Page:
The importance of the microbiota in the gastrointestinal tract of animals is recognized as a critical player in host health. Recently, the significance of the mycobiome has been recognized, but culture-independent studies are limited, especially in swine. Weaning is a time of stress, dietary changes, and a predisposition to infections, making it a time point of interest to industry. In this pilot study, we sought to assess and characterize the mycobiome in the feces of swine from birth through the critical weaning transition to investigate the mycobiome population and its temporal dynamics in piglet feces.
Cultured fecal samples demonstrate a significant increase in fungal burden following weaning, that does not differ from adult levels, suggesting stable colonization. Culturable fungi were not found in any environmental samples tested, including water, food, sow milk or colostrum. To determine the fungal diversity present and to address the problem of unculturable fungi, we performed a pilot study utilizing ITS and 16S rRNA focused primers for high throughput sequencing of fungal and bacterial species, respectively. Bacterial populations increase in diversity over the experimental timeline (d 1-35 post-birth) but the fungal populations do not demonstrate the same temporal trend. Following weaning, there is a dynamic shift in the feces to a Saccharomycetaceae-dominated population. The shift in fungal population was due to the dominance of Kazachstaniaslooffiae, a poorly characterized colonizer of animal GI tracts.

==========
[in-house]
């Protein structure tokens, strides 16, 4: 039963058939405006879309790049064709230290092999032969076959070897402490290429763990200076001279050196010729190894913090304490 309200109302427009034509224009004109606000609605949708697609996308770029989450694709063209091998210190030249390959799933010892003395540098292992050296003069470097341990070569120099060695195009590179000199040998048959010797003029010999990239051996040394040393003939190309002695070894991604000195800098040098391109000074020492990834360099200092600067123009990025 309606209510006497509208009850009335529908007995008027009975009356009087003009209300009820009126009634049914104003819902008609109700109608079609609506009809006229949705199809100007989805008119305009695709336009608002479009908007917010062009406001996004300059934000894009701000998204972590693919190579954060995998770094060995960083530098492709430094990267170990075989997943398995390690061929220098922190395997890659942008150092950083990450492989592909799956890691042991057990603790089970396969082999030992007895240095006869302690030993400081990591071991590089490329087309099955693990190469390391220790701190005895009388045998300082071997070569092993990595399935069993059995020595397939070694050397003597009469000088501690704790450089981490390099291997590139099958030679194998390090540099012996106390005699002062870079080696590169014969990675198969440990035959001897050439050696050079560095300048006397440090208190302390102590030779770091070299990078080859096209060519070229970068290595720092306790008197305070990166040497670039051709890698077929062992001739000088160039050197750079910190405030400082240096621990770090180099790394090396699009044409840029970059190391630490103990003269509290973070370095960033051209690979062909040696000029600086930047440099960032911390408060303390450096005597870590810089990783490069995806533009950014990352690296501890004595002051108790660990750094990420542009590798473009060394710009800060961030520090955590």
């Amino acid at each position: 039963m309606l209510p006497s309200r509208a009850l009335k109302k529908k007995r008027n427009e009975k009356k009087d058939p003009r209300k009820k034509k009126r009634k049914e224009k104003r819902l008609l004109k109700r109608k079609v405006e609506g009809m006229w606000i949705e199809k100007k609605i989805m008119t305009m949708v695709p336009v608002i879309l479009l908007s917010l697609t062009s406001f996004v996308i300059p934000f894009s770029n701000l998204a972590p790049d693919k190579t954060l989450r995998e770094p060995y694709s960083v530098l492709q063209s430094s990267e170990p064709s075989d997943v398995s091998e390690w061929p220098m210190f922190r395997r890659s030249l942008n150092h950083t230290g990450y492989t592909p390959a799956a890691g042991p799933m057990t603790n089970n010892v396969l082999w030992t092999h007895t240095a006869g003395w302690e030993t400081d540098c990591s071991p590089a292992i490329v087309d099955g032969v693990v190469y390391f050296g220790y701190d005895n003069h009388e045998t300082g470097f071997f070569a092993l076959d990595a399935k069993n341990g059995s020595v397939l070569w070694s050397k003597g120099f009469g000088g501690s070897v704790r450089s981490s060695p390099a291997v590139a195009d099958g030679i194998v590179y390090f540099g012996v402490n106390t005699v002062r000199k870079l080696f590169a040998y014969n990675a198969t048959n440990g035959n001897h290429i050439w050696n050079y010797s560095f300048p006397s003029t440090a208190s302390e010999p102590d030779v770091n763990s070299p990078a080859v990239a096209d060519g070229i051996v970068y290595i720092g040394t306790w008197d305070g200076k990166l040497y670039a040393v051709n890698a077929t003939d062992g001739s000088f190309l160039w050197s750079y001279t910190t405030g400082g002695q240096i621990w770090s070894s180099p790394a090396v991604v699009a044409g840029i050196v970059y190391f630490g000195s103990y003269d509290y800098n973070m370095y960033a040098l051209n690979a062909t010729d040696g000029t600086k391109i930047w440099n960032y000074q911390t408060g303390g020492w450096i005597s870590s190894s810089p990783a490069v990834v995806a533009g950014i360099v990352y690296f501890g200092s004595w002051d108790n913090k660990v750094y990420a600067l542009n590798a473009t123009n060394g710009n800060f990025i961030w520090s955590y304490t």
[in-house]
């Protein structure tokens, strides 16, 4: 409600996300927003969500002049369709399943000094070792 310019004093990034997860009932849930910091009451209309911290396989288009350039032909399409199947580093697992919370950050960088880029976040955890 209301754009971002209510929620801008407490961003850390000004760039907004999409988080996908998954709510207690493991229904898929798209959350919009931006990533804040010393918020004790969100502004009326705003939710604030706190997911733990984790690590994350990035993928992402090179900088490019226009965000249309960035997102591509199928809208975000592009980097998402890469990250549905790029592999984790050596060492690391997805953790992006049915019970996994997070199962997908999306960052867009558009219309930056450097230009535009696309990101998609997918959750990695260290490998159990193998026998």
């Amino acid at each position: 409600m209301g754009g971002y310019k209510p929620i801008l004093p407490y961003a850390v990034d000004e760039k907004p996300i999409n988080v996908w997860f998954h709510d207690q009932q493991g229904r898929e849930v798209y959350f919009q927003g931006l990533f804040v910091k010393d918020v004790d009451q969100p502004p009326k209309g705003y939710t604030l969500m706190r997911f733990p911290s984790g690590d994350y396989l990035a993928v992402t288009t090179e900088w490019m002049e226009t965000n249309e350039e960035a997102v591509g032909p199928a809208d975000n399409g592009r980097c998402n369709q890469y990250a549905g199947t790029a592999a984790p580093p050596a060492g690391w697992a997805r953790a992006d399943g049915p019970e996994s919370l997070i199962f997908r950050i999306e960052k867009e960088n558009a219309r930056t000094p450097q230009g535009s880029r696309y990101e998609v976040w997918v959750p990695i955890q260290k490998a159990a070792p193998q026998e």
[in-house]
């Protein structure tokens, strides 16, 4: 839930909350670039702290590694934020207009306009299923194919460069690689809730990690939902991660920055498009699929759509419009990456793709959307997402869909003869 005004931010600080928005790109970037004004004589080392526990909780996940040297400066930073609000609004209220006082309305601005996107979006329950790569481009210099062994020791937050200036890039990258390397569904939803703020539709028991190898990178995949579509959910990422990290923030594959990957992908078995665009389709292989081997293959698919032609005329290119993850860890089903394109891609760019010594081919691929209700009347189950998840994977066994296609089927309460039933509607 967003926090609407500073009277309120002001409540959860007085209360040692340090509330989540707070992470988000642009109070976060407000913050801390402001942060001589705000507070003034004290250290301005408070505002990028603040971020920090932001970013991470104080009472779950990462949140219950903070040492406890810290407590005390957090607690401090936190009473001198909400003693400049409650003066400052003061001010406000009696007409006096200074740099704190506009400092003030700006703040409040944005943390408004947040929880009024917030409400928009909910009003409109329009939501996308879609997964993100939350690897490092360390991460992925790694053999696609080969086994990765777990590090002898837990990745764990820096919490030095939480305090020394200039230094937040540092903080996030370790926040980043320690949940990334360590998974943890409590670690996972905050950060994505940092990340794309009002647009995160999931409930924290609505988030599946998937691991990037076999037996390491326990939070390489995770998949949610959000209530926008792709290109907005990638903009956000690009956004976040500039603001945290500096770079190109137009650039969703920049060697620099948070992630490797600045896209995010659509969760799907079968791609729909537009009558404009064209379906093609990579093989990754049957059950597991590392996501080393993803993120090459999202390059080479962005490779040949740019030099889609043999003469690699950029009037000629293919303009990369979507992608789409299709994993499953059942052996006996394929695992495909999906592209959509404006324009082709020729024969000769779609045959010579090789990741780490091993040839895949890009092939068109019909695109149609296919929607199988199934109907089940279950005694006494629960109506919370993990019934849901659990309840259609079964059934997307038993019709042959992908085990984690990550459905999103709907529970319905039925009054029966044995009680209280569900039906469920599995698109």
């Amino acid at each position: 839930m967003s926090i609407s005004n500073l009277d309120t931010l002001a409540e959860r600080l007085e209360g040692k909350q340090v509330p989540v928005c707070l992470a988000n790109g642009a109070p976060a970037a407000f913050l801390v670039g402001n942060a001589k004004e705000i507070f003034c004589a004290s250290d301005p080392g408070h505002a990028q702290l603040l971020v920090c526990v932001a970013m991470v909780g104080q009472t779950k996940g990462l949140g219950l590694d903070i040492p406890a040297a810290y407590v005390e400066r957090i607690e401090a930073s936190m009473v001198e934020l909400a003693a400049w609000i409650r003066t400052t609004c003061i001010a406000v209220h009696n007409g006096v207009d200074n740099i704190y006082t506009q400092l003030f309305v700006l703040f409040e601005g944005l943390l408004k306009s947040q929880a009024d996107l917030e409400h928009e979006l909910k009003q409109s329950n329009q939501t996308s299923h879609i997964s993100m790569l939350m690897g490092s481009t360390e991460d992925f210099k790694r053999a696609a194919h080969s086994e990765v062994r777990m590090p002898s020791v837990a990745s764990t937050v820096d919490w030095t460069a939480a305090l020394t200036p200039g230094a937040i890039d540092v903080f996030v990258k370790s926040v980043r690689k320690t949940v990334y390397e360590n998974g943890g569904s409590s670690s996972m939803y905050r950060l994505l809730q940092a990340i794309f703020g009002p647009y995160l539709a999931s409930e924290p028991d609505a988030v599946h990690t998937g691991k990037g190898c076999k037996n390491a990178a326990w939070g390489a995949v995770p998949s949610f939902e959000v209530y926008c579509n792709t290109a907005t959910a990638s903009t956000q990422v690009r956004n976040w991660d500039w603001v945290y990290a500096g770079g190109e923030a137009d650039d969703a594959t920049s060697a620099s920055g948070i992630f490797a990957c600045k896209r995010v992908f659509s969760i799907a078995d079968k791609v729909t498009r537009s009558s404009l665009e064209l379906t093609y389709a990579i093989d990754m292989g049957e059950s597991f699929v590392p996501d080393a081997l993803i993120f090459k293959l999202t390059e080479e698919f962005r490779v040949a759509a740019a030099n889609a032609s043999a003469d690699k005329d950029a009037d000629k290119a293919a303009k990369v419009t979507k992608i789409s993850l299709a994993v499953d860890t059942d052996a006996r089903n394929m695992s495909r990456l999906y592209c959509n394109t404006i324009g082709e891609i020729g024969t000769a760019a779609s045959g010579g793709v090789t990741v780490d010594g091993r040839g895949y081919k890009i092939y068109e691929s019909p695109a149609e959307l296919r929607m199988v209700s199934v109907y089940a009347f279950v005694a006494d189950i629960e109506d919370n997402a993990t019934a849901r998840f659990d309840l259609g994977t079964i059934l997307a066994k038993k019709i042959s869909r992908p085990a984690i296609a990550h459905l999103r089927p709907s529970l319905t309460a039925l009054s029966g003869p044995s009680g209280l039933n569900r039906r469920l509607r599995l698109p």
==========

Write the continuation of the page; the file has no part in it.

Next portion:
This study provides insights into the early colonization and subsequent establishment of fungi during the weaning transition in piglets. Future studies will investigate the effect of the mycobiome on piglet growth and health during the weaning transition.
Summers KL, Frey JF, Ramsay TG, Arfken AM. The piglet mycobiome during the weaning transition: a pilot study. J Anim Sci. 2019 May. https://doi.org/10.1093/jas/skz182